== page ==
CREEC CONDUCTS SURVEY ON THE USE OF EPCs
In the month of August 2019, CREEC carried out a survey in 174 households in five districts with the intention of assessing the cooking needs for Ugandan communities and the acceptability of EPCs in a project funded by UKaid. On Monday I got the chance to join a very interesting meeting. The research project is part of a strategy by the UKaid to change the way of cooking in poor households in Africa and Asia. The program called Modern Energy Cooking Service (MECS) is aiming to get people away from using charcoal towards clean alternatives for cooking.The household cooking survey assessed what people use for cooking, cooking duration, cooking fuels and other cooking alternatives available to them and there willingness to adopt the EPCs. This survey will inform the funder For those that have electricity MECS recommend electric pressure cookers (EPC) that are very efficient and already quite cheap on the international market. Preliminaliry, CREEC carried out a demonstration at the Ministry of Energy and Mineral Development where officials experienced fast hand the effectiveness of the EPCs.
Since the main challenge was to explain to people that this technology can also handle traditional foods without compromise in taste, CREEC carried out a cooking demonstration using local foods. Other demonstrations were carried at Makerere University’s College of Engineering Design Art and Technology (CEDAT) to cook several traditional local dishes for demonstration. The introduction took place in a meeting hall at the college of engineering in front of around 50 people. The features of automatic control, insulation and pressurisation also enable the EPC to save a lot of energy, and therefore money. What is more, the insulation allows it to continue cooking during short blackouts and also keeps food warm after cooking has finished.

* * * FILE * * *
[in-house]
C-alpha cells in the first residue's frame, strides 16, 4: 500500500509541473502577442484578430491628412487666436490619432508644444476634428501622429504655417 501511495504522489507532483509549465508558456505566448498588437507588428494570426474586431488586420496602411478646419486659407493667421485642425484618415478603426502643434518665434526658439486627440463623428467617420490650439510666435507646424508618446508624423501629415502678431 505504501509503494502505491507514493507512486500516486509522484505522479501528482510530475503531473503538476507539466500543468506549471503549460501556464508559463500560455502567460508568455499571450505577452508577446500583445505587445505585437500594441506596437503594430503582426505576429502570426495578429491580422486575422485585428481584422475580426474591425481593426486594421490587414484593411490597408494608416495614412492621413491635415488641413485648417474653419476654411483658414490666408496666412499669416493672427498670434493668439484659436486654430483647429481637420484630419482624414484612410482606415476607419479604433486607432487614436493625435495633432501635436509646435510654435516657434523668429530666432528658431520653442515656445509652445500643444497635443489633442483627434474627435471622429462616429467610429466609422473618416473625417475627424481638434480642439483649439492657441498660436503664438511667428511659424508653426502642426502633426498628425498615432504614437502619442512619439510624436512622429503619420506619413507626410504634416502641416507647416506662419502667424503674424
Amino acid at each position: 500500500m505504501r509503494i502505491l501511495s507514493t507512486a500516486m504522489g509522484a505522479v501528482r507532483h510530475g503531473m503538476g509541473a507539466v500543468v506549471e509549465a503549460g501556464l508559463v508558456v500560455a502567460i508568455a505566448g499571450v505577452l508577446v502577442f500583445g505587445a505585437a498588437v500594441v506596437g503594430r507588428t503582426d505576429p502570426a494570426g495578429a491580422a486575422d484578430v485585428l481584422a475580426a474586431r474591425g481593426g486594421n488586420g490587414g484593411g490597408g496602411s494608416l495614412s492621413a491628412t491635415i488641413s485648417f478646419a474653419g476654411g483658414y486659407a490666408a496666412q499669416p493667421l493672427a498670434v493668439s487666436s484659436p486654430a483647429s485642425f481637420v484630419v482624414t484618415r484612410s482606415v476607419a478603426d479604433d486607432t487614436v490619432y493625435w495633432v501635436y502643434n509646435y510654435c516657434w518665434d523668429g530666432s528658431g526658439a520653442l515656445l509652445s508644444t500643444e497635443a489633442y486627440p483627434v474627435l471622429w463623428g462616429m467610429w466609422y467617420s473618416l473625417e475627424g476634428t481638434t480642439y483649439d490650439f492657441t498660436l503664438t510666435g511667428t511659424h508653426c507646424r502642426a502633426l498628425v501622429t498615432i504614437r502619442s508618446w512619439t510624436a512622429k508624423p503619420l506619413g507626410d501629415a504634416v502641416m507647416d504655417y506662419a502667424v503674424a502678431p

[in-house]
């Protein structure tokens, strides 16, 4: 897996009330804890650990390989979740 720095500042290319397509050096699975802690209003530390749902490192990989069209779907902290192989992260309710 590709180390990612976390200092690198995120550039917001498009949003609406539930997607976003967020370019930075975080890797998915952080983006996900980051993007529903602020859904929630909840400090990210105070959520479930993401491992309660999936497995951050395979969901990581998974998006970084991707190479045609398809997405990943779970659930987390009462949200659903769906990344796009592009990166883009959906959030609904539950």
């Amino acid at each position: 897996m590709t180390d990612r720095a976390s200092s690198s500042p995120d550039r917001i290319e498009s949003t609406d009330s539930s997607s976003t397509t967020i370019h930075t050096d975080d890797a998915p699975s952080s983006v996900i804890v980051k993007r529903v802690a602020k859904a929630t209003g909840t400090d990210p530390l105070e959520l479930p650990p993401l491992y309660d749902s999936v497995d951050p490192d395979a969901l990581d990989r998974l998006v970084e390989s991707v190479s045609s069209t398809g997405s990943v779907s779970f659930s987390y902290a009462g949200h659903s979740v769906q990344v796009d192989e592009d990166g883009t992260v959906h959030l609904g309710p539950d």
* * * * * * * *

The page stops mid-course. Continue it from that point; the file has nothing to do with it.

The EPC (or multicooker) simply combines an electric hotplate, a pressure cooker, an insulated box and a fully automated control system. Unlike other cooking fuels that rely on combustion, electricity does not need air flow to create heat. It therefore opens up the possibility of the food being cooked in a highly insulated environment. This principle is used in many popular electric cooking appliances, such as rice cookers, slow cookers and thermo pots. Having raised the temperature of the device to the cooking temperature, the insulation drastically reduces heat loss, meaning that little to no extra energy is required to continue to cook the food. Indeed this is the basis of the ‘fireless’ cooker, sometimes called Wonderbag or Lindamoto.